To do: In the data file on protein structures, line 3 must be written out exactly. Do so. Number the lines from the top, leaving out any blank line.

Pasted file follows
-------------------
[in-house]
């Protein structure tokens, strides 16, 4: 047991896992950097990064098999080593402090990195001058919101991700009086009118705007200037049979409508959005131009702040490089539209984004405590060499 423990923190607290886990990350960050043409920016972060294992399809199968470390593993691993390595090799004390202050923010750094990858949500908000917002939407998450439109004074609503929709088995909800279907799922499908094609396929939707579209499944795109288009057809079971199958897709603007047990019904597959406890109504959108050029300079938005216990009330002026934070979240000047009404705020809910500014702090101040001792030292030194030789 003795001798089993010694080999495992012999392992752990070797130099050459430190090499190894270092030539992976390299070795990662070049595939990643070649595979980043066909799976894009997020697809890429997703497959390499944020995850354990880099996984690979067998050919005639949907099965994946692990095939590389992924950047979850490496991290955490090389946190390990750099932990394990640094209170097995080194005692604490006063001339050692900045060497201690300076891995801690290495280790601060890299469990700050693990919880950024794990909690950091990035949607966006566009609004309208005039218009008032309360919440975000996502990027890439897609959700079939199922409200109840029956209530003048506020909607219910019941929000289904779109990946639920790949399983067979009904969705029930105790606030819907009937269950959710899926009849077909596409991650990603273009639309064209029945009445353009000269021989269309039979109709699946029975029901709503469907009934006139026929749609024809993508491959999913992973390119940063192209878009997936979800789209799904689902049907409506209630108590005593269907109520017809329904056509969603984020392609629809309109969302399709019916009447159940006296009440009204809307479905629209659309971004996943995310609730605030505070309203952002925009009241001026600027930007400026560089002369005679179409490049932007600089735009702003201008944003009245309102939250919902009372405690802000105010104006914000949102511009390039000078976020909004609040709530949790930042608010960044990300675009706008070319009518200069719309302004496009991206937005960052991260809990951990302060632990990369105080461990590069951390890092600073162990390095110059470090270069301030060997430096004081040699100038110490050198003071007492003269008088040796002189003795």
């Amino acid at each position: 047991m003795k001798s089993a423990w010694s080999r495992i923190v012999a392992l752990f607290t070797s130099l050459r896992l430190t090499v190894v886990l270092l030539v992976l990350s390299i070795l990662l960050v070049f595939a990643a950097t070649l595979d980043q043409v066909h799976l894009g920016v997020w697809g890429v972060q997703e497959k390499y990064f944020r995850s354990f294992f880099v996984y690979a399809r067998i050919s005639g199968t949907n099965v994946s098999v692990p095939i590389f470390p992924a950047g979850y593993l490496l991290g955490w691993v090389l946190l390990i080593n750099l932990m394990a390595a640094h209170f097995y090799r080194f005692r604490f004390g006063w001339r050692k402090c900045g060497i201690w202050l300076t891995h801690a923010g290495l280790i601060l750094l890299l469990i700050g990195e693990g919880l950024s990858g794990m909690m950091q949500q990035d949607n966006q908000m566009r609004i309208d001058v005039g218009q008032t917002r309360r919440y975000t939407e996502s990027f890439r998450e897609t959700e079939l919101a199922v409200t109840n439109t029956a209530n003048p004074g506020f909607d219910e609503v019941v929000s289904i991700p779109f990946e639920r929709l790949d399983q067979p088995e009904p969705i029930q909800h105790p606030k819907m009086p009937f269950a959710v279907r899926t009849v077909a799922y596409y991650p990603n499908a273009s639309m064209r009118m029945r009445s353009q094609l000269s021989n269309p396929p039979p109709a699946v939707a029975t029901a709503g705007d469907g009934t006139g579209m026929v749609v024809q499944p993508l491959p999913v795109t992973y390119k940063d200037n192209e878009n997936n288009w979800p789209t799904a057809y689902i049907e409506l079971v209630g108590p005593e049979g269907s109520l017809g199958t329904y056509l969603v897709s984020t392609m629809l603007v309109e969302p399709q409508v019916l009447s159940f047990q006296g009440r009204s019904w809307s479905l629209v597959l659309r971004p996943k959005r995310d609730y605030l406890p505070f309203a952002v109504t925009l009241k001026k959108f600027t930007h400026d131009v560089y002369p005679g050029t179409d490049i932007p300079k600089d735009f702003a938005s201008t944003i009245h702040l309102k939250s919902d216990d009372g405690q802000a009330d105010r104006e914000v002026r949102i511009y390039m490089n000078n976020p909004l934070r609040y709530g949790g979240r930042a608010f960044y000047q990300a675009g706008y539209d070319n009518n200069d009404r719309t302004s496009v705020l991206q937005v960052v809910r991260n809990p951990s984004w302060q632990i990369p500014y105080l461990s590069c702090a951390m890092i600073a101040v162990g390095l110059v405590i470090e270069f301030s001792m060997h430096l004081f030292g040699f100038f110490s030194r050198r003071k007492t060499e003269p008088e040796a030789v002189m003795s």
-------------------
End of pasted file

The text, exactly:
């Amino acid at each position: 047991m003795k001798s089993a423990w010694s080999r495992i923190v012999a392992l752990f607290t070797s130099l050459r896992l430190t090499v190894v886990l270092l030539v992976l990350s390299i070795l990662l960050v070049f595939a990643a950097t070649l595979d980043q043409v066909h799976l894009g920016v997020w697809g890429v972060q997703e497959k390499y990064f944020r995850s354990f294992f880099v996984y690979a399809r067998i050919s005639g199968t949907n099965v994946s098999v692990p095939i590389f470390p992924a950047g979850y593993l490496l991290g955490w691993v090389l946190l390990i080593n750099l932990m394990a390595a640094h209170f097995y090799r080194f005692r604490f004390g006063w001339r050692k402090c900045g060497i201690w202050l300076t891995h801690a923010g290495l280790i601060l750094l890299l469990i700050g990195e693990g919880l950024s990858g794990m909690m950091q949500q990035d949607n966006q908000m566009r609004i309208d001058v005039g218009q008032t917002r309360r919440y975000t939407e996502s990027f890439r998450e897609t959700e079939l919101a199922v409200t109840n439109t029956a209530n003048p004074g506020f909607d219910e609503v019941v929000s289904i991700p779109f990946e639920r929709l790949d399983q067979p088995e009904p969705i029930q909800h105790p606030k819907m009086p009937f269950a959710v279907r899926t009849v077909a799922y596409y991650p990603n499908a273009s639309m064209r009118m029945r009445s353009q094609l000269s021989n269309p396929p039979p109709a699946v939707a029975t029901a709503g705007d469907g009934t006139g579209m026929v749609v024809q499944p993508l491959p999913v795109t992973y390119k940063d200037n192209e878009n997936n288009w979800p789209t799904a057809y689902i049907e409506l079971v209630g108590p005593e049979g269907s109520l017809g199958t329904y056509l969603v897709s984020t392609m629809l603007v309109e969302p399709q409508v019916l009447s159940f047990q006296g009440r009204s019904w809307s479905l629209v597959l659309r971004p996943k959005r995310d609730y605030l406890p505070f309203a952002v109504t925009l009241k001026k959108f600027t930007h400026d131009v560089y002369p005679g050029t179409d490049i932007p300079k600089d735009f702003a938005s201008t944003i009245h702040l309102k939250s919902d216990d009372g405690q802000a009330d105010r104006e914000v002026r949102i511009y390039m490089n000078n976020p909004l934070r609040y709530g949790g979240r930042a608010f960044y000047q990300a675009g706008y539209d070319n009518n200069d009404r719309t302004s496009v705020l991206q937005v960052v809910r991260n809990p951990s984004w302060q632990i990369p500014y105080l461990s590069c702090a951390m890092i600073a101040v162990g390095l110059v405590i470090e270069f301030s001792m060997h430096l004081f030292g040699f100038f110490s030194r050198r003071k007492t060499e003269p008088e040796a030789v002189m003795s």